Results: The findings of the assessment endeavor identified the following factors that could have influ-
enced the cholera outbreak of the province: open defecation practices, absence of chlorination in water
systems, poor water source protection, absence of regular water quality monitoring, uncontrolled dis-
posal of garbage and wastes from backyard piggery and poultry, and the location of affected areas
wherein several confirmed cholera cases were along the rivers and shorelines with high population
density.
Discussion and Conclusions: There were times during the outbreak that diarrheal cases in the
affected areas were decreasing in its trend, but there is no assurance that the upsurge in cases may
not happen again unless the identified risk factors are given preferential attention for intervention.
Keywords : cholera, environmental factors
Contact Information:
Engr. Maria Sonabel S. Anarna
Department of Health
San Lazaro Compound, Sta. Cruz, Manila
Philippines
E-mail: masonabel@yahoo.com
Reference: Mission Report on the Cholera Outbreak Assessment for water, sanitation and hygiene con-
ducted on July 2012 by the mission team- Bonifacio Magtibay (WHO Philippines), Maria Sonabel S.
Anarna (DOH), Virgilio Bombeta, Edison Cuenca, and Arturo Fernando (LWUA).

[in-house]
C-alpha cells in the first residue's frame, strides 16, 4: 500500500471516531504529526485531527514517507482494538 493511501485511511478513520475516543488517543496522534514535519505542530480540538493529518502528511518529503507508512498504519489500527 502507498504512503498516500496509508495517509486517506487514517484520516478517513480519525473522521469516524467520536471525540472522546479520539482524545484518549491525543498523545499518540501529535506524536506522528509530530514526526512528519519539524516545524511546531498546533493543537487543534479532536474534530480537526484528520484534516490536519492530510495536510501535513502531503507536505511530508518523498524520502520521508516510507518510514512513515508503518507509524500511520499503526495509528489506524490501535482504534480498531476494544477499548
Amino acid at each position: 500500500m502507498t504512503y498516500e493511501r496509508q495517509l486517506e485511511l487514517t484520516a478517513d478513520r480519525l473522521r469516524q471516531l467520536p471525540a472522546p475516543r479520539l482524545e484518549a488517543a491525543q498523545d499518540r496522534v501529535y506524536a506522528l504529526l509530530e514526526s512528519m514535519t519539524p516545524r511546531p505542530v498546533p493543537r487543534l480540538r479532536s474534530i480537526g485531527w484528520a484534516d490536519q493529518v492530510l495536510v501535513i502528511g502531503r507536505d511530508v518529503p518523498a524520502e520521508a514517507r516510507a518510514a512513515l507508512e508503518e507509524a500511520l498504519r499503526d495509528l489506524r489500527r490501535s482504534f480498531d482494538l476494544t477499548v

1005_ 2012-10-08 5:19 49
50
| Korea Institute for Health and Social Affairs, Seoul, Korea
Health Impact Assessment in Mongolia
Tsetsegsaikhan Batmunkh
Ministry of Health, Ulaanbaatar, Mongolia
Introduction: Mongolia is currently going through a period of increased economic activity with the
recent unveiling of some of the largest mineral deposits in the world. The growth of financial mar-
kets is accompanying the rapid development in the mining industry and agriculture. The incorpora-
tion of Health Impact Assessment (HIA) with the current existing Environmental Impact Assessment
(EIA) will be important in protecting the health of the population during this period of economic growth.
Results: Mongolia established EIA legislation and the processes regulating this assessment in the Law
on EIA from 1998. The Law was renewed in 2012 and particularly new issues, such as strategic impact
assessment and health impact assessment were included. The Law states that the Procedures on
conducting an examination on Detailed Environmental Assessment need to be approved by
Government Resolution, taking into account health and social impacts.
Conclusion: Legal integration of HIA within the current EIA process will provide an effective mech-
anism for establishing comprehensive HIA structures and avoiding health impacts in the early stages
of project development. To implement best practice HIA there is an urgent need for capacity build-
ing amongst health sector professionals, developing appropriate detailed guidance on the ways to
conduct assessment.
Key words: health impact assessment, environmental impact assessment
Contact Information:
Tsetsegsaikhan Batmunkh
Public health policy coordination and implementation department
Ministry of Health
Government building VIII, Olympic street-2
Ulaanbaatar, Mongolia
Phone: 976-51-263925